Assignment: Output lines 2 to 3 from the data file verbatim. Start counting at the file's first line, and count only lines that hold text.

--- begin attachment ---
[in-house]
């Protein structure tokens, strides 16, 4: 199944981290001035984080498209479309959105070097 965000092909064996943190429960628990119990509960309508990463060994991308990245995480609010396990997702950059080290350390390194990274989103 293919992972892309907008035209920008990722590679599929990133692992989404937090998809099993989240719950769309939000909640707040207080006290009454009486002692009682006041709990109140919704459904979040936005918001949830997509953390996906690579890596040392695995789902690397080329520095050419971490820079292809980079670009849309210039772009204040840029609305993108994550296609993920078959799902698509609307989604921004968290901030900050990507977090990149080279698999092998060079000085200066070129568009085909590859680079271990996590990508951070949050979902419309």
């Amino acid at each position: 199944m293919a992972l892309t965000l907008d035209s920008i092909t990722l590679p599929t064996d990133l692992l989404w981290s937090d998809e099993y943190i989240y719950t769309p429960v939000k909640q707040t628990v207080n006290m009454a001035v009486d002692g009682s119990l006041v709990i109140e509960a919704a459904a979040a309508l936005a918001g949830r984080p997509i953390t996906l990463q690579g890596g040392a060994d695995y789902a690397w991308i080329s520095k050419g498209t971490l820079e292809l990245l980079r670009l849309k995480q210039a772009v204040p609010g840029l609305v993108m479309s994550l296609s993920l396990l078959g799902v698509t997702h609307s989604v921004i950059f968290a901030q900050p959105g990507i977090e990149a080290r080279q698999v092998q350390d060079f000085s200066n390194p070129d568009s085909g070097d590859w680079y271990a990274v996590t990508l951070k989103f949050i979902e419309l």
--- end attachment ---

């Protein structure tokens, strides 16, 4: 199944981290001035984080498209479309959105070097 965000092909064996943190429960628990119990509960309508990463060994991308990245995480609010396990997702950059080290350390390194990274989103 293919992972892309907008035209920008990722590679599929990133692992989404937090998809099993989240719950769309939000909640707040207080006290009454009486002692009682006041709990109140919704459904979040936005918001949830997509953390996906690579890596040392695995789902690397080329520095050419971490820079292809980079670009849309210039772009204040840029609305993108994550296609993920078959799902698509609307989604921004968290901030900050990507977090990149080279698999092998060079000085200066070129568009085909590859680079271990996590990508951070949050979902419309």
């Amino acid at each position: 199944m293919a992972l892309t965000l907008d035209s920008i092909t990722l590679p599929t064996d990133l692992l989404w981290s937090d998809e099993y943190i989240y719950t769309p429960v939000k909640q707040t628990v207080n006290m009454a001035v009486d002692g009682s119990l006041v709990i109140e509960a919704a459904a979040a309508l936005a918001g949830r984080p997509i953390t996906l990463q690579g890596g040392a060994d695995y789902a690397w991308i080329s520095k050419g498209t971490l820079e292809l990245l980079r670009l849309k995480q210039a772009v204040p609010g840029l609305v993108m479309s994550l296609s993920l396990l078959g799902v698509t997702h609307s989604v921004i950059f968290a901030q900050p959105g990507i977090e990149a080290r080279q698999v092998q350390d060079f000085s200066n390194p070129d568009s085909g070097d590859w680079y271990a990274v996590t990508l951070k989103f949050i979902e419309l």